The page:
Subjectivity in Design

People have different tastes. The design of computers — namely the taste surrounding their creation — has changed significantly since their inception. I've noticed a similar shift in my own taste as I've matured and changed, too.

Only a few years ago, this computer would have appealed to my design sense: it looks powerful, exciting and intimidating. It's the alpha male of the gaming world. I was a nerd and a tinkerer. It looks like the kit-car of the computing world.

Whilst I'm still a nerd, I've fairly recently realised just how human I really am. All technology has to be interacted with. Therefore, all technology should be designed primarily with humans in mind. After all, we're the ones using it. That gaming rig is clearly primarily designed with zombie-geek-tinkerers in mind. It's a truck in a world of hatchbacks.

I don't want to fix my computer. I don't want to worry about it. If it breaks, I want to know it can be replaced quickly with as little hassle as possible.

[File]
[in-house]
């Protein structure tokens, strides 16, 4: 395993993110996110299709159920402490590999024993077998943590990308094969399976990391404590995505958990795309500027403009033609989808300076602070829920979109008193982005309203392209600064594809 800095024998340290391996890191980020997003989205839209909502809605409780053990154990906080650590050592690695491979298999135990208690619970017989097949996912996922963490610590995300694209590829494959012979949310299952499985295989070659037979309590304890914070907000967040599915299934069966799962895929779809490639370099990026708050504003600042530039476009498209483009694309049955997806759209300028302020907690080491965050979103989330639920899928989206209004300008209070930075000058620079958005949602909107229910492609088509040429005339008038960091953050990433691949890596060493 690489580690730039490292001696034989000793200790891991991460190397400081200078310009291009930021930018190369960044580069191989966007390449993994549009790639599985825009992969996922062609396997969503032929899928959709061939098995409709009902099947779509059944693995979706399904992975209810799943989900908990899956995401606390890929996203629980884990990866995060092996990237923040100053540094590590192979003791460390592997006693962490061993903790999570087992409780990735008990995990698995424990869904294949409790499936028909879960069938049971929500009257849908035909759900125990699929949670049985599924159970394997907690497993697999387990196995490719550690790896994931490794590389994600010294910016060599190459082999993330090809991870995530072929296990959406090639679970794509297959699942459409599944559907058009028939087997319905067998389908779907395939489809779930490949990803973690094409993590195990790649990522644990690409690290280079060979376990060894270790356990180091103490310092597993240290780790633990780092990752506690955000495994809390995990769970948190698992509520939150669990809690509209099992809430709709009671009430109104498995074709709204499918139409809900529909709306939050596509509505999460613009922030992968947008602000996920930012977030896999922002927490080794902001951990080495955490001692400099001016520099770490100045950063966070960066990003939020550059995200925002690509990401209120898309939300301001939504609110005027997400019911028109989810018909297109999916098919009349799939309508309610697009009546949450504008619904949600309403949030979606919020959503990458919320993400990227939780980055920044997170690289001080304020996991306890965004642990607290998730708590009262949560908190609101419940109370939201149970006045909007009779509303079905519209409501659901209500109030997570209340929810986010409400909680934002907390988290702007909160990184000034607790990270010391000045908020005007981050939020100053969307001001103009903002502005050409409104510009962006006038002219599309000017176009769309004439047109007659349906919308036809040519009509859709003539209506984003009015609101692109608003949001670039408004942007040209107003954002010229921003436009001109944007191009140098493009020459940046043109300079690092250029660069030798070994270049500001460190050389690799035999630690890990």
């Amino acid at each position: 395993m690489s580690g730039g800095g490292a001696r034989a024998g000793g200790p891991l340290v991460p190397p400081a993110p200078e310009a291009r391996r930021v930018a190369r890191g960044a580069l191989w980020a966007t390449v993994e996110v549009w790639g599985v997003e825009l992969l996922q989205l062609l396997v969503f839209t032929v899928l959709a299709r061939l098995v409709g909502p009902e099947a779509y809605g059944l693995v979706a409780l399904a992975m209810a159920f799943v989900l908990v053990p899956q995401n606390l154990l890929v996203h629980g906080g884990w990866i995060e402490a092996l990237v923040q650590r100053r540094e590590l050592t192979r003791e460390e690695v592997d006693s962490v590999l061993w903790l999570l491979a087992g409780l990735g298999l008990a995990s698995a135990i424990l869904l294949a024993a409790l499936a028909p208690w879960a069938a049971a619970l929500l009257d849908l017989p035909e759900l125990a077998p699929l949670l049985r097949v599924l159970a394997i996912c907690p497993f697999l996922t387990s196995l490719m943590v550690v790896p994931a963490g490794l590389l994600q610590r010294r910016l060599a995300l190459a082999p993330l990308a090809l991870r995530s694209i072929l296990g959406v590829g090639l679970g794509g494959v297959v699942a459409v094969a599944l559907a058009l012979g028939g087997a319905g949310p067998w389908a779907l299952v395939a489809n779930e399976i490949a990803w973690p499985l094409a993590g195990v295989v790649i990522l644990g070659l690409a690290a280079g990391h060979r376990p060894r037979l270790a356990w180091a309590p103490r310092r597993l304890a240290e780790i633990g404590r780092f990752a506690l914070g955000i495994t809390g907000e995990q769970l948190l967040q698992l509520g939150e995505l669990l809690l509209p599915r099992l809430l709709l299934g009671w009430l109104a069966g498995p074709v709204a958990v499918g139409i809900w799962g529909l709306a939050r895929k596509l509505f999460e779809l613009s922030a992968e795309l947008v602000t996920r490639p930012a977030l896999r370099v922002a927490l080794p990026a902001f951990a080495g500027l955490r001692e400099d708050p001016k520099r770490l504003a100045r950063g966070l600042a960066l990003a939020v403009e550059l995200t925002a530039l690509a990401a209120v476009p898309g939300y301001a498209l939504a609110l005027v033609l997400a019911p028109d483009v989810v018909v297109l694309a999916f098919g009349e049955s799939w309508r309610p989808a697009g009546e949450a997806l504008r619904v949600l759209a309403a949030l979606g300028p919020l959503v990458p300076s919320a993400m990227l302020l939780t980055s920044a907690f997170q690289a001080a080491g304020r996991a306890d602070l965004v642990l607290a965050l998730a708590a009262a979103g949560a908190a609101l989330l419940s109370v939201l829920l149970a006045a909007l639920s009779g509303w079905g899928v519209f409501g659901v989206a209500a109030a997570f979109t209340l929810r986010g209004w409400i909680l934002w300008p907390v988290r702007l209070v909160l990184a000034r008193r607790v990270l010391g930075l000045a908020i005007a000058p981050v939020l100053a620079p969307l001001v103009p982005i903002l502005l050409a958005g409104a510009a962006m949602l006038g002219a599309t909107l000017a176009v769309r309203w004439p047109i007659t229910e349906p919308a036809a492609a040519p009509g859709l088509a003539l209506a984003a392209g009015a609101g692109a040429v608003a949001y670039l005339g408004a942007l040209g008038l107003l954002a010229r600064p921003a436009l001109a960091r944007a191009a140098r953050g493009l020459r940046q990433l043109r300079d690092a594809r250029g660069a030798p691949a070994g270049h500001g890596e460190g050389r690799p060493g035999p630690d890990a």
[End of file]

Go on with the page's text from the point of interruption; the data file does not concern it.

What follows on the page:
Today, the computer which most appeals to my design sense is much less expensive and, interestingly, less powerful. Strangely enough, the computer I've recently been spending the most time using — and most time enjoying, isn't classed as a computer by some folks at all. And it's cheaper and less powerful again.

Technology shouldn't be intimating to use. It shouldn't have to be powerful — only if the situation calls for it. Technology shouldn't be just for nerds and gamers. Computers and technology should get out of the way and be easy to use.

Technology should be for everyone. Technology should be human.